Some seabirds swoop, some hover and still others dive. They have their varied strategies for getting food. A heron will befriend a pier fisherman if it knows it’ll get a little fishy snack out of the deal. The birds have body shapes meant for their type of hunting and fishing. There must be many more fish than birds as much as these birds eat. I wonder where these seabirds sleep at night. Do they sleep at all?
The fish jumping in the cove of the bay between Sandestin and the main land were not shy whatsoever. Better then any bass or northern I had even seen in Minnesota. And they were strange fish. An ocean tends to breed variety.
Last night we saw lightning like skeleton fingers reach out of a sunset orange and darkening grey thunderhead in the east. We also saw the moon in a crescent in the west. It looked like a celestial showdown. The thunderhead got us out of the pool as the lightning seemed to be approaching. We believed the moon would not protect us at all from the lightning and so we didn’t take our chances.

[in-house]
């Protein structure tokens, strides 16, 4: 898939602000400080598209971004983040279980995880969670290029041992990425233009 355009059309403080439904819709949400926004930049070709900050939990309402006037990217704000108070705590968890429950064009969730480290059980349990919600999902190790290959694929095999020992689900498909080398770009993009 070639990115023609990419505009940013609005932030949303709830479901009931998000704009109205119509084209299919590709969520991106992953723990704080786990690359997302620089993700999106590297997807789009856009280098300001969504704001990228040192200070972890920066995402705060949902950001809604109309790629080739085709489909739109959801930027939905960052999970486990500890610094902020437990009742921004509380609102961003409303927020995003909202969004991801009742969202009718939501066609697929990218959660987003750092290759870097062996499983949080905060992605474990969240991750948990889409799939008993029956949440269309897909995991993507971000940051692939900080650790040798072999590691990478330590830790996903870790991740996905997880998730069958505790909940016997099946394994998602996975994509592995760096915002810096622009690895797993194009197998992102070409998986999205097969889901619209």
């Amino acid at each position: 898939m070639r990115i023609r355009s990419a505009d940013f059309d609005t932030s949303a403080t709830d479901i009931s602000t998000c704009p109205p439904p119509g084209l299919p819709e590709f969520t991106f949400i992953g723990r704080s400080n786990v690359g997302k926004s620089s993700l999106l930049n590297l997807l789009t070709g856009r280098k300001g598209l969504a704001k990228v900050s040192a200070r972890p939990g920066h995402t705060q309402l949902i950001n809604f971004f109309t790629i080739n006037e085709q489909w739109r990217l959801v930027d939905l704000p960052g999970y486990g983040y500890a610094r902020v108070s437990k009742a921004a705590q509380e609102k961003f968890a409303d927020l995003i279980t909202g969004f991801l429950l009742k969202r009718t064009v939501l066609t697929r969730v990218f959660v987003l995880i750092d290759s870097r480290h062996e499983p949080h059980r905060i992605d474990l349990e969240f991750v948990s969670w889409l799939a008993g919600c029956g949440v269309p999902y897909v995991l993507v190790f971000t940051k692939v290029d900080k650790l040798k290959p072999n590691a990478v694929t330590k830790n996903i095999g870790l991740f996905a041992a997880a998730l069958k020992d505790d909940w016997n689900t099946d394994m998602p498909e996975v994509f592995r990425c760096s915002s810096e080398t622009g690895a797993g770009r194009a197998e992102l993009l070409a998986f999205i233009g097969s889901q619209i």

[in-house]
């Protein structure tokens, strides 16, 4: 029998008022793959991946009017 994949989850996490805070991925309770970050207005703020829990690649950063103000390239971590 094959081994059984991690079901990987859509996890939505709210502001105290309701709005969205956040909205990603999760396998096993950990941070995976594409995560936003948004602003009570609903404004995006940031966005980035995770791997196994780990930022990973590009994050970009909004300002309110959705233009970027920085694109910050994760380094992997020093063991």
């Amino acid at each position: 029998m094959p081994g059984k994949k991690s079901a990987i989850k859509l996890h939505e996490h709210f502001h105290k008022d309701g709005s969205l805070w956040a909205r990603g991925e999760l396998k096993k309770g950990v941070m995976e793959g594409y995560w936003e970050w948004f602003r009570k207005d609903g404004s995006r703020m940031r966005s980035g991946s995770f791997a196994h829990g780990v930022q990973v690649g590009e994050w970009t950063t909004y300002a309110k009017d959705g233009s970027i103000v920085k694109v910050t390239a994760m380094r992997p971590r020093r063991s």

There is something wonderful about swimming in the ocean. It is fun and dangerous. The idea that something so huge could be hospitable enough to welcome me into it is something special to consider. Who am I to get to be so involved. I feel the same way at the mountains of Colorado or the forests of Minnesota. What I do not like is the feeling after getting out of the ocean, but before getting a shower. It feels terrible. The sopping and heavy whatever I am wearing wants to rub and chafe and bother me. The saltiness of the sea remains on my skin, seaweed finds ways into my pockets, and the grit of sand is everywhere. I want it all off – now! The feeling is so annoying and miserable it make me wonder whether I really like the ocean. After the shower, I feel good again. I can love the ocean again. I think about when I can go back.